20. Name five authors you haven’t read yet whom you cannot wait to read. Alexandre Dumas, J.M. Barrie, Mary Shelley, Herman Melville, and Marcel Proust.
  21. Which title by one of the five you’ve listed above most excites you and why? Peter Pan by J.M. Barrie.  I love Children’s Fantasy, and I’ve seen so many adaptions of Peter Pan, that I should have read it years ago.
  22. Have you read a classic you disliked on first read that you tried again and respected, appreciated, or even ended up loving?  No.
  23. Which classic character can’t you get out of your head?  Bilbo Baggins from The Hobbit by J.R.R. Tolkien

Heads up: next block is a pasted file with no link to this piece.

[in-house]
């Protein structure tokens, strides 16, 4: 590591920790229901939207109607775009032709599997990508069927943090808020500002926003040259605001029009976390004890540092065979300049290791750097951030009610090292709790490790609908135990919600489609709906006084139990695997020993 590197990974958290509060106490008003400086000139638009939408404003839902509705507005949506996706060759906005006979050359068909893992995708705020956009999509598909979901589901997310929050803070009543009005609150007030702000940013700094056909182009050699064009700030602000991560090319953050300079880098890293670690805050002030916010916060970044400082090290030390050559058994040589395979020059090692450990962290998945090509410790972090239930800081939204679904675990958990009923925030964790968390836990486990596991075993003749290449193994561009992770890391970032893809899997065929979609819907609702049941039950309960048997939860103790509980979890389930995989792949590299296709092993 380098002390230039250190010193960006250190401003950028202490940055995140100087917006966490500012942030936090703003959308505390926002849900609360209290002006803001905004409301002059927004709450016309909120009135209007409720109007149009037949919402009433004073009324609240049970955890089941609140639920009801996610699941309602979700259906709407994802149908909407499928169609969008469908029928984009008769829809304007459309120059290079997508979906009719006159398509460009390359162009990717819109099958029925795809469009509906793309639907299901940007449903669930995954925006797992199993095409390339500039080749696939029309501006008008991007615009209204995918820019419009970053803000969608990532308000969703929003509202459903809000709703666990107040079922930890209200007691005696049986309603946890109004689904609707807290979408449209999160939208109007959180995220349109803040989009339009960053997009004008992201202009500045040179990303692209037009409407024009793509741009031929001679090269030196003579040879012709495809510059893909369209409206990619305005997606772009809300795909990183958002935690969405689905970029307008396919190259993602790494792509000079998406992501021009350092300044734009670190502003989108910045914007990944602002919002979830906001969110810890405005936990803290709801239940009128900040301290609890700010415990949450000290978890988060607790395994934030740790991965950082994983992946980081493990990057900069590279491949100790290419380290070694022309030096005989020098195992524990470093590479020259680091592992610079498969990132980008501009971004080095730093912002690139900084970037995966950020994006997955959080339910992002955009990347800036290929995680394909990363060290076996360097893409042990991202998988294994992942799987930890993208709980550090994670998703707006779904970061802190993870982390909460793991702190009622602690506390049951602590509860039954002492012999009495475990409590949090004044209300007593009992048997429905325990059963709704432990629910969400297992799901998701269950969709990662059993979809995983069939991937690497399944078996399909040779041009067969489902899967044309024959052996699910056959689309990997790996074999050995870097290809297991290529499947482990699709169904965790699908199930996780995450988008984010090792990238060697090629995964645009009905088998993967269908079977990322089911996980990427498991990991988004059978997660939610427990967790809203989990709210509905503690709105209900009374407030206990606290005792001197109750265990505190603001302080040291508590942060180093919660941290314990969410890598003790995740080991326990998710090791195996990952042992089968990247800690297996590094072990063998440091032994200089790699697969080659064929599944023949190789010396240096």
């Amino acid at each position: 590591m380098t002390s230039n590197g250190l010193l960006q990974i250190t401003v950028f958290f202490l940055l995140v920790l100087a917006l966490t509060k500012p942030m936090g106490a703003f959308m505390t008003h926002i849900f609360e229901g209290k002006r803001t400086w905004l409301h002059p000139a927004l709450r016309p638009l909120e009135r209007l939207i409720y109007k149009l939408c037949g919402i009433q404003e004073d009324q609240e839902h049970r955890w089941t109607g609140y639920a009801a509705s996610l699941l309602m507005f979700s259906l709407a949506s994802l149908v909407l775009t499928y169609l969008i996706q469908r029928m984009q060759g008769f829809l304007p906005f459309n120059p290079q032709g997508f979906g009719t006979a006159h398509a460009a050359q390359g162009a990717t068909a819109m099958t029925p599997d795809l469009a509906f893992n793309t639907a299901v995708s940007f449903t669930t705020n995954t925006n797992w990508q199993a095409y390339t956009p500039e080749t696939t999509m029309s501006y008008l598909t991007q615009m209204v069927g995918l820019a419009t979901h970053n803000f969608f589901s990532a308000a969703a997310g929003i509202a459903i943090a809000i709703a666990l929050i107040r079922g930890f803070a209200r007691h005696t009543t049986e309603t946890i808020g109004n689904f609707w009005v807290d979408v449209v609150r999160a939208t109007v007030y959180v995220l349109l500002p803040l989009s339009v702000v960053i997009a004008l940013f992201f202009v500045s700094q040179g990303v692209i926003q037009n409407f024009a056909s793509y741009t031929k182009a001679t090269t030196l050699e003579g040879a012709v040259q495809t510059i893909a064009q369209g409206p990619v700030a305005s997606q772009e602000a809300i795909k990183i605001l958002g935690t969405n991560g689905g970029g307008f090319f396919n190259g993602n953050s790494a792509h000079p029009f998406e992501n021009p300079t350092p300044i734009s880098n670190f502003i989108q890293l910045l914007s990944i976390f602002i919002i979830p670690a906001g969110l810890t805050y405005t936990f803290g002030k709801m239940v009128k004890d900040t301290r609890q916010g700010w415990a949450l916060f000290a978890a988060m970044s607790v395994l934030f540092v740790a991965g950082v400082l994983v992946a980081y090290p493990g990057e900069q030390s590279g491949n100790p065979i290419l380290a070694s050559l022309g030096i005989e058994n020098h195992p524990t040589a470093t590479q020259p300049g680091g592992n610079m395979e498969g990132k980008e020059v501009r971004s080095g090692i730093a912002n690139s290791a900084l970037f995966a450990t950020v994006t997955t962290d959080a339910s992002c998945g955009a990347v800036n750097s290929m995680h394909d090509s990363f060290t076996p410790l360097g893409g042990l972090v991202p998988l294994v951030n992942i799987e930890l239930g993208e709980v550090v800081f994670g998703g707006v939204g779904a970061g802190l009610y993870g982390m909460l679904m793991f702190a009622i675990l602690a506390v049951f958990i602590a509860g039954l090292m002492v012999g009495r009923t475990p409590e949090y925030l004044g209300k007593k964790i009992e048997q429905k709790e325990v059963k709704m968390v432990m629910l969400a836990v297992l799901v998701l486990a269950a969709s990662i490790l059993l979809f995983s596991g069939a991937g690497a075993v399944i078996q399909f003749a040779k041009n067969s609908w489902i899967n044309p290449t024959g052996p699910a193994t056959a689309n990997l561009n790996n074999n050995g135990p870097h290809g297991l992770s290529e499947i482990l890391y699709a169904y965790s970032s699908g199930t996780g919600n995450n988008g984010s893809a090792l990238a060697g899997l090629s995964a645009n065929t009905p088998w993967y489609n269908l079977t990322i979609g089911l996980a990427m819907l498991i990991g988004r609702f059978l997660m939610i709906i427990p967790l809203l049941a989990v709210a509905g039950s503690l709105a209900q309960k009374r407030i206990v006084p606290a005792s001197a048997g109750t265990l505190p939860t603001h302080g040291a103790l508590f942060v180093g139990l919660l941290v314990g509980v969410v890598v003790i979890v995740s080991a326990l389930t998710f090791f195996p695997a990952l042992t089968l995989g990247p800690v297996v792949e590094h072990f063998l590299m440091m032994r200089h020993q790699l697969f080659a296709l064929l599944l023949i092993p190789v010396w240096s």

24. Which classic character most reminds you of yourself? Anne from Anne of Green Gables, at least while I was growing up.
  25. Which classic character do you most wish you could be like? I have no idea.  Most of my favorite characters are my favorites because I can relate to them and I feel that I’m already like them.  My other favorites are the ones I love to hate, and I would never want to be like them.
  26. Which classic character reminds you of your best friend?  I have yet to find my best friend in a classic character.  I’m not sure I will, but if I do, she’ll be the first to know.
  27. If a sudden announcement was made that 500 more pages had been discovered after the original “THE END” on a classic title you read and loved, which title would you most want to keep reading? Or, would you avoid the augmented manuscript in favor of the original? Why?  The Hobbit, in the hopes that Bilbo would have a few more adventures.
  28. Favorite children’s classic? The Hobbit